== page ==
Day Two at Gettysburg brought a total immersion into core concepts of leadership, long, in-depth discussions of the examples of those concepts displayed by the leaders during critical points in the battle, and illuminating (and muddy) up close & personal examinations of the spots where the leaders formulated their strategies and executed their tactics.
The morning began with an exploration of the first concept – anticipatory leadership – through the “high ground” metaphor. When his cavalry division arrived at Gettysburg the day before the battle, Union General John Buford immediately recognized the importance of seizing the high ground just south of the town of Gettysburg: the army who held this strategic position would be in position to effectively control the overall strategic context of the battle – their adversary would have to bring the fight to them uphill and across fences, streams, boulders and other obstacles. The holder of the high ground would be able see the events unfold in front of them, giving them precious extra time to make adjustments in the heat of the battle.
The presenter of this vignette, Joe Mieczkowski, a certified Gettysburg battlefield guide and former executive with the Social Security Administration, spoke of how great leaders enable the success of their Teams by simplifying the tasks at hand and, most importantly, by positioning them properly. Great leaders recognize that the high ground is the position that confers strategic advantage, whether in battle or business development and, as a result, they insist that their organizations constantly seek to identify and take the high ground. The Lincoln Leadership Institute refers to this as Anticipatory Leadership, which calls on leaders to anticipate events & reactions thereto, to look for tipping points, and to monitor the environment for strategic inflection points. At Gettysburg, Buford did all of the above:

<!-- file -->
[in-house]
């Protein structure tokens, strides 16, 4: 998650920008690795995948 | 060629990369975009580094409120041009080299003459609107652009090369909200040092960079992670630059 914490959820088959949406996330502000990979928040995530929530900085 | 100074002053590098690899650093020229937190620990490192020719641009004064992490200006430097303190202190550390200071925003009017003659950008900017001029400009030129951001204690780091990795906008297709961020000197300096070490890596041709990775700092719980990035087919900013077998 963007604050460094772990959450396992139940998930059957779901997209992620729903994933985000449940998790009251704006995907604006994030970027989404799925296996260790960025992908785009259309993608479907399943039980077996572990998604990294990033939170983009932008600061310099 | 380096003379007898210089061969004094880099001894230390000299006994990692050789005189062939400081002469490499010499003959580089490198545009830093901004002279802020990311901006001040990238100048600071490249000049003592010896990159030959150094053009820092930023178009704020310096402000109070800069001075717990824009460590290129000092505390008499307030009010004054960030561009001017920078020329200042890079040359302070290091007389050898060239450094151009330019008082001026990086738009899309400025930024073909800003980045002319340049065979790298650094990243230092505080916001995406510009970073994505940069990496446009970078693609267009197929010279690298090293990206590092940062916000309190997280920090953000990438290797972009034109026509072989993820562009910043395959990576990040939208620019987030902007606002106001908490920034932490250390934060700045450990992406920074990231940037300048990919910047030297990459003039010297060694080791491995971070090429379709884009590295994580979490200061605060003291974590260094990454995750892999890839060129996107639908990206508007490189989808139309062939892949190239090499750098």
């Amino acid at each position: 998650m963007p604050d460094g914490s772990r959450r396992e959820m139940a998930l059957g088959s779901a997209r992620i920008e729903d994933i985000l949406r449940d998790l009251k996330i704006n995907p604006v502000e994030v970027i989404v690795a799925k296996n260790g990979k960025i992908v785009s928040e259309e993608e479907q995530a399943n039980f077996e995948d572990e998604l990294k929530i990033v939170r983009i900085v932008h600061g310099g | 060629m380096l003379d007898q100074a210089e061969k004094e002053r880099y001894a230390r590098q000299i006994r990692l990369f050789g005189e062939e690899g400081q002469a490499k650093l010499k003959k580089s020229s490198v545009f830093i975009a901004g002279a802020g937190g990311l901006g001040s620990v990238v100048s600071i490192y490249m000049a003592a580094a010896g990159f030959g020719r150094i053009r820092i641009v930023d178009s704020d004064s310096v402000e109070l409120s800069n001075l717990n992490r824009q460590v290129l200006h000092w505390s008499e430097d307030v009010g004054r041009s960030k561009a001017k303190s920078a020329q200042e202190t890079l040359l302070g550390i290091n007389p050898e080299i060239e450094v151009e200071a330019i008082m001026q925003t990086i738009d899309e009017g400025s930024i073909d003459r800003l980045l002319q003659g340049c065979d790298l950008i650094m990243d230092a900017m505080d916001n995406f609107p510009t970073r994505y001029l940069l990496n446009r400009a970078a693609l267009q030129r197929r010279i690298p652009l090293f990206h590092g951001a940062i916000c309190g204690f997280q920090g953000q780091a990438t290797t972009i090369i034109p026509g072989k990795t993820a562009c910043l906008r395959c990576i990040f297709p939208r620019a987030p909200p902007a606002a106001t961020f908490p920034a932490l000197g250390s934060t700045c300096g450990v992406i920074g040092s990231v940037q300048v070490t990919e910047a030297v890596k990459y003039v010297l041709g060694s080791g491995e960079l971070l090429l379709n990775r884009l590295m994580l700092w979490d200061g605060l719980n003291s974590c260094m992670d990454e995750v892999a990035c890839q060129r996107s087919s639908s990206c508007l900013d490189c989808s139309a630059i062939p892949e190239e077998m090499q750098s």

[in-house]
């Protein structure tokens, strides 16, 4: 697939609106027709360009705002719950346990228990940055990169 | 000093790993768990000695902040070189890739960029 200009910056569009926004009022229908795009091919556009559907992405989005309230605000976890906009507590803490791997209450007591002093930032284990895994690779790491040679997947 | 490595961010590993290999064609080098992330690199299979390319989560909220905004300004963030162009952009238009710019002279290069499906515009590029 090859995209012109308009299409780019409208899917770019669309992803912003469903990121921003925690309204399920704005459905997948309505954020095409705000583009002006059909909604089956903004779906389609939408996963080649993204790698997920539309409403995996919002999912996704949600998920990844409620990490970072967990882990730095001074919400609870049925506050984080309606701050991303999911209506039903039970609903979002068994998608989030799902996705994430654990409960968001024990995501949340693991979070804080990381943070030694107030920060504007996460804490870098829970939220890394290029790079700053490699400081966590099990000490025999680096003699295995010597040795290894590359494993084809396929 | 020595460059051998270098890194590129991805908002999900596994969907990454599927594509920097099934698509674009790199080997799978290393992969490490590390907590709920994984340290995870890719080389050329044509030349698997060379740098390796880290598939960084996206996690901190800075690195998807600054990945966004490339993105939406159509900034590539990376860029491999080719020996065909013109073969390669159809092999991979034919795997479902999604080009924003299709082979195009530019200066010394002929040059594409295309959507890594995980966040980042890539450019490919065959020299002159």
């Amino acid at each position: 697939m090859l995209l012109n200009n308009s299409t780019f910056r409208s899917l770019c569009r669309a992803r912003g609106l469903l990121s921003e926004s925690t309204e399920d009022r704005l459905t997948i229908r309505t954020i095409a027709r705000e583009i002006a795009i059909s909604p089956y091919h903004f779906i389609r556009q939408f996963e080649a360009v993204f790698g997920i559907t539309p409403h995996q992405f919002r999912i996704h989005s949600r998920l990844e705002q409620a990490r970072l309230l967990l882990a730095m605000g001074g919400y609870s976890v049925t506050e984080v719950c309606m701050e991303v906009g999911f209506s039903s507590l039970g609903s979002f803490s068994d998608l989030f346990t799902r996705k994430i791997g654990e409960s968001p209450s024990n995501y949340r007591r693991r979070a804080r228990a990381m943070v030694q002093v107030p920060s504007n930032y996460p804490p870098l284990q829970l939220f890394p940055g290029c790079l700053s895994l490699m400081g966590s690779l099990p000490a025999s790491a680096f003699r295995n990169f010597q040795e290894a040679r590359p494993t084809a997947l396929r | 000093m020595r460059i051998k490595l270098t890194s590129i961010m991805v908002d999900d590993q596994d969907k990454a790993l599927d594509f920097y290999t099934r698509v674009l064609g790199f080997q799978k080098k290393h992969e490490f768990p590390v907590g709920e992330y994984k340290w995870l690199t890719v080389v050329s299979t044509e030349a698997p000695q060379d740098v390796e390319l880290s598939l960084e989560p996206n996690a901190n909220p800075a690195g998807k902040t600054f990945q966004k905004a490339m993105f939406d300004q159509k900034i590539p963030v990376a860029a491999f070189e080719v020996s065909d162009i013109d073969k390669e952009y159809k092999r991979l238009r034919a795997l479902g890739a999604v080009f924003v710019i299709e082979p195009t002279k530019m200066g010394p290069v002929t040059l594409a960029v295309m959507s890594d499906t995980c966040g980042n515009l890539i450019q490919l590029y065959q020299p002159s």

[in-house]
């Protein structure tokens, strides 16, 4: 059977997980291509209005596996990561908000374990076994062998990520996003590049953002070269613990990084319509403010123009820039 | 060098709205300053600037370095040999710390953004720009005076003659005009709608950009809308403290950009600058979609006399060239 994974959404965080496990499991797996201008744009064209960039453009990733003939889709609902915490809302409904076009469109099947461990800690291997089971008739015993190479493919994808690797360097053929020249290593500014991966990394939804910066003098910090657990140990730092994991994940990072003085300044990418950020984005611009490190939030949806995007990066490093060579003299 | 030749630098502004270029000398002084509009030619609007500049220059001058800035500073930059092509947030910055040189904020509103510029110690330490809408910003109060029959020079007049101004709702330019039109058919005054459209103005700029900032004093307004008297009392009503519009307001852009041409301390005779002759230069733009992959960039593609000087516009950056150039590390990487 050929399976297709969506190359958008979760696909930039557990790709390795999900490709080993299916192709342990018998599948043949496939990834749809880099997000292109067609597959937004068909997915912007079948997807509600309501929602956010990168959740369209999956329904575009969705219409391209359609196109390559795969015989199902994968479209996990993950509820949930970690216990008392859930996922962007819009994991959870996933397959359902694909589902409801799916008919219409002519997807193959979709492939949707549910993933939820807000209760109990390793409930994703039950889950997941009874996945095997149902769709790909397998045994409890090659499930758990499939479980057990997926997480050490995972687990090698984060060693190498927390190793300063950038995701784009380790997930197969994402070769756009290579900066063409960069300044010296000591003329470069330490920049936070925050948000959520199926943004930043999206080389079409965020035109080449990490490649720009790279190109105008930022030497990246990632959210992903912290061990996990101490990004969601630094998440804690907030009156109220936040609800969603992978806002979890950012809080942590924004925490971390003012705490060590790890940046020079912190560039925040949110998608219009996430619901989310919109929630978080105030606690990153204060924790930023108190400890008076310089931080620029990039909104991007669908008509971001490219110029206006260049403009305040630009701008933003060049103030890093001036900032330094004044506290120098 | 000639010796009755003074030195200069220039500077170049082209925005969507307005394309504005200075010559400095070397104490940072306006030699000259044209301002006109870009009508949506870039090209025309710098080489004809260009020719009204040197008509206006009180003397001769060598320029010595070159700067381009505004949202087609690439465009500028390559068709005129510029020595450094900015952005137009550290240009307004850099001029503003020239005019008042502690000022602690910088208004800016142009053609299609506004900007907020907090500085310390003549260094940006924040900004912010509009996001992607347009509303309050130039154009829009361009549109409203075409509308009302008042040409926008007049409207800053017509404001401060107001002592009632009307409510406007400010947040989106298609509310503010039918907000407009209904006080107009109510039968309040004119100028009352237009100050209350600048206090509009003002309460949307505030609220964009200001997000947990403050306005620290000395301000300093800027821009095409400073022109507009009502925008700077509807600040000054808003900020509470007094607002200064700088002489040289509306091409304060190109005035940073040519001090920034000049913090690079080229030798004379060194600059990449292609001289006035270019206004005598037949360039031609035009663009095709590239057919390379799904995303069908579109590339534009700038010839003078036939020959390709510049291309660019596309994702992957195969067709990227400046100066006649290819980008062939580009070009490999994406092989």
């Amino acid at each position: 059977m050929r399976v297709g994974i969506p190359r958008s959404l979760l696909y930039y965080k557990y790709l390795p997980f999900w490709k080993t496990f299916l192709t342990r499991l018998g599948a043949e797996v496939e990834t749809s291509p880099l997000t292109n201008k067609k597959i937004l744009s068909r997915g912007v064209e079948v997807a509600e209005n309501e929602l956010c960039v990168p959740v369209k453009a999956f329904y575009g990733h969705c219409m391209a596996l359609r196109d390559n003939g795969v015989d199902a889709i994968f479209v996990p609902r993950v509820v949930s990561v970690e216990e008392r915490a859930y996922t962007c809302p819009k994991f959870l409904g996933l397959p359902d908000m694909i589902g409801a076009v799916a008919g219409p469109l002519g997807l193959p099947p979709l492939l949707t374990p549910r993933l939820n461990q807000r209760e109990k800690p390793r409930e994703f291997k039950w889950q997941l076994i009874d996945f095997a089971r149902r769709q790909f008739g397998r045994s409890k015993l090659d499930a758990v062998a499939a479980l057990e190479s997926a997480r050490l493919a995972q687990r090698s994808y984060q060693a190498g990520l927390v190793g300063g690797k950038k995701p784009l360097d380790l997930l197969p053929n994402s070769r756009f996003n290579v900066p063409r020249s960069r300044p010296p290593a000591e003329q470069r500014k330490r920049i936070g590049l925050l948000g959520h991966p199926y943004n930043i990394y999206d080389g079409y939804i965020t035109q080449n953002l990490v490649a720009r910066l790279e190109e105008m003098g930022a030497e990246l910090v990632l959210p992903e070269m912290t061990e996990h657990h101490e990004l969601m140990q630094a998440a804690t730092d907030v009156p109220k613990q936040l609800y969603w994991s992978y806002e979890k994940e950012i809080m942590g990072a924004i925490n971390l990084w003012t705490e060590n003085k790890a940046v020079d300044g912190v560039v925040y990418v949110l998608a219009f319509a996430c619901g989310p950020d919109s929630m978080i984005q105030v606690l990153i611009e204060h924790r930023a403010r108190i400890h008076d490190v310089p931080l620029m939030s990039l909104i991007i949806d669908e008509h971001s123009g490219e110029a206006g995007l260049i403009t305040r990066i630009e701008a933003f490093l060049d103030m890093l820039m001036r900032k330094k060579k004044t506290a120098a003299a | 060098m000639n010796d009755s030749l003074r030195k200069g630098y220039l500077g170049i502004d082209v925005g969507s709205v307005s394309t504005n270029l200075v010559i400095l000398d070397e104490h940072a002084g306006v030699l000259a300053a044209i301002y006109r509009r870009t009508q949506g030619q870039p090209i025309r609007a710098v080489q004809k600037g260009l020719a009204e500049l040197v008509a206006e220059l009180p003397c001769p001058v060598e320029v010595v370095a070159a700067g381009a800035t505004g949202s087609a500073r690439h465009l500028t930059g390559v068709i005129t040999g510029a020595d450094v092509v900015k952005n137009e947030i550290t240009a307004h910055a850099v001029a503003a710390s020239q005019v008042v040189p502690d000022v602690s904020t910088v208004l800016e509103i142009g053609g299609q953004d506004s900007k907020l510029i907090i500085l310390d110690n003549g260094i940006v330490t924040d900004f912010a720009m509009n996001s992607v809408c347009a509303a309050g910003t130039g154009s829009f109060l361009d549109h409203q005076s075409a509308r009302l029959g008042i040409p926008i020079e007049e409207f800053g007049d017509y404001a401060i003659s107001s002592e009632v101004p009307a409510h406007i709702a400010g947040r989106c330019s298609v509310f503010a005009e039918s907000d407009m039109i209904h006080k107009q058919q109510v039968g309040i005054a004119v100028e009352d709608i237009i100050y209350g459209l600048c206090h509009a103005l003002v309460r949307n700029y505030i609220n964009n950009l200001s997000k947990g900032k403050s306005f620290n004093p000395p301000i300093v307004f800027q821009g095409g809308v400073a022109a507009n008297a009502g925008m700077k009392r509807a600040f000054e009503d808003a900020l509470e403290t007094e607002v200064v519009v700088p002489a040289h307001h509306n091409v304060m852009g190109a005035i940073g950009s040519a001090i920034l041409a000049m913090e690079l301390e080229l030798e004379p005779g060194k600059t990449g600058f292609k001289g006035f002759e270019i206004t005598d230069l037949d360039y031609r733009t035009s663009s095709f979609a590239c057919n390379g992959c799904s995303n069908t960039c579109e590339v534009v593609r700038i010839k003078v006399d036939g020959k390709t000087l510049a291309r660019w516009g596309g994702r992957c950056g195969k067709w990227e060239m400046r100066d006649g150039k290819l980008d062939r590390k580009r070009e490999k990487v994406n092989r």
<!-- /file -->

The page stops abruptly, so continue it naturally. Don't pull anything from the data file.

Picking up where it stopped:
- Anticipate events and reactions: Buford planned his strategy by visualizing how the battle would play out depending upon who held the high ground, as he knew it was a force multiplier. Buford further understood that his ultimate commander, General Meade, would be naturally cautious, preferring a defensive posture. As a result, he acted quickly to secure positions that would enable his troops to hold the high ground before the arrival of the main columns of both the Union and Confederate armies.
- Look for Tipping Points: Malcolm Gladwell’s The Tipping Point is perhaps one of my favorite books of all time, so I was delighted to see its core concept incorporated into anticipatory leadership: that little things can make all of the difference. Once he had secured defensive positions, Buford took the unusual step of ordering his cavalrymen to dismount and take their positions on foot. As a result, through binoculars, Buford’s men appeared to be a small band of militia, so the confederates attacked quickly and in apparent haphazard fashion. Buford’s men, who were well-trained and equipped with new, “high-tech weapons” (rapidly firing carbines), accomplished their mission of delaying the advance of a much larger Confederate force.